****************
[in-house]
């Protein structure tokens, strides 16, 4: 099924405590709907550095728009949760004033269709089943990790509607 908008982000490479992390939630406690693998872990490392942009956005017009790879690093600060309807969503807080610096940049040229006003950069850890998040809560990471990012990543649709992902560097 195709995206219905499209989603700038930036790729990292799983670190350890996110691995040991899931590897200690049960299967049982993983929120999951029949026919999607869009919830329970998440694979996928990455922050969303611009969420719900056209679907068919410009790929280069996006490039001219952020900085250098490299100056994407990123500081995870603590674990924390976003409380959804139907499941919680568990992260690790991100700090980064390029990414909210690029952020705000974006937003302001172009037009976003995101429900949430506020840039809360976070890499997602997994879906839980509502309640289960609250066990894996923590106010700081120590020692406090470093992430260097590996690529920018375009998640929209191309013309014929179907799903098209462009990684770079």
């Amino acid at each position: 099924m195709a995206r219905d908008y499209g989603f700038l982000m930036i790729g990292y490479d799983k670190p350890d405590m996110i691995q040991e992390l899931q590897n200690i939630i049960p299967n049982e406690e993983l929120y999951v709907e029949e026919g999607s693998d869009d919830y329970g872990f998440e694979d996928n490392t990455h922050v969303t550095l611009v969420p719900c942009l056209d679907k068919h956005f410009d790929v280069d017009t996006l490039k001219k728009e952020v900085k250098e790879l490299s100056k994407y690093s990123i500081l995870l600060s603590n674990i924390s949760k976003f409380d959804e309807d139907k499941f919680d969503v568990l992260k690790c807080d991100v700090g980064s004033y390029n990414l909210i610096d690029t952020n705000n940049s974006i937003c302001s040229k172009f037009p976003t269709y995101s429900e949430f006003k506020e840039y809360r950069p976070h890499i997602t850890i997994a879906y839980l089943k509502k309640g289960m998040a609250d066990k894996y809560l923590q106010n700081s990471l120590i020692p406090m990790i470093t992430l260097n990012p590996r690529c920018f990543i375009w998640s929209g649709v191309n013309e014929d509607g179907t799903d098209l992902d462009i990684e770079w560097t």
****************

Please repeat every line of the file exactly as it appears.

[in-house]
């Protein structure tokens, strides 16, 4: 099924405590709907550095728009949760004033269709089943990790509607 908008982000490479992390939630406690693998872990490392942009956005017009790879690093600060309807969503807080610096940049040229006003950069850890998040809560990471990012990543649709992902560097 195709995206219905499209989603700038930036790729990292799983670190350890996110691995040991899931590897200690049960299967049982993983929120999951029949026919999607869009919830329970998440694979996928990455922050969303611009969420719900056209679907068919410009790929280069996006490039001219952020900085250098490299100056994407990123500081995870603590674990924390976003409380959804139907499941919680568990992260690790991100700090980064390029990414909210690029952020705000974006937003302001172009037009976003995101429900949430506020840039809360976070890499997602997994879906839980509502309640289960609250066990894996923590106010700081120590020692406090470093992430260097590996690529920018375009998640929209191309013309014929179907799903098209462009990684770079």
């Amino acid at each position: 099924m195709a995206r219905d908008y499209g989603f700038l982000m930036i790729g990292y490479d799983k670190p350890d405590m996110i691995q040991e992390l899931q590897n200690i939630i049960p299967n049982e406690e993983l929120y999951v709907e029949e026919g999607s693998d869009d919830y329970g872990f998440e694979d996928n490392t990455h922050v969303t550095l611009v969420p719900c942009l056209d679907k068919h956005f410009d790929v280069d017009t996006l490039k001219k728009e952020v900085k250098e790879l490299s100056k994407y690093s990123i500081l995870l600060s603590n674990i924390s949760k976003f409380d959804e309807d139907k499941f919680d969503v568990l992260k690790c807080d991100v700090g980064s004033y390029n990414l909210i610096d690029t952020n705000n940049s974006i937003c302001s040229k172009f037009p976003t269709y995101s429900e949430f006003k506020e840039y809360r950069p976070h890499i997602t850890i997994a879906y839980l089943k509502k309640g289960m998040a609250d066990k894996y809560l923590q106010n700081s990471l120590i020692p406090m990790i470093t992430l260097n990012p590996r690529c920018f990543i375009w998640s929209g649709v191309n013309e014929d509607g179907t799903d098209l992902d462009i990684e770079w560097t």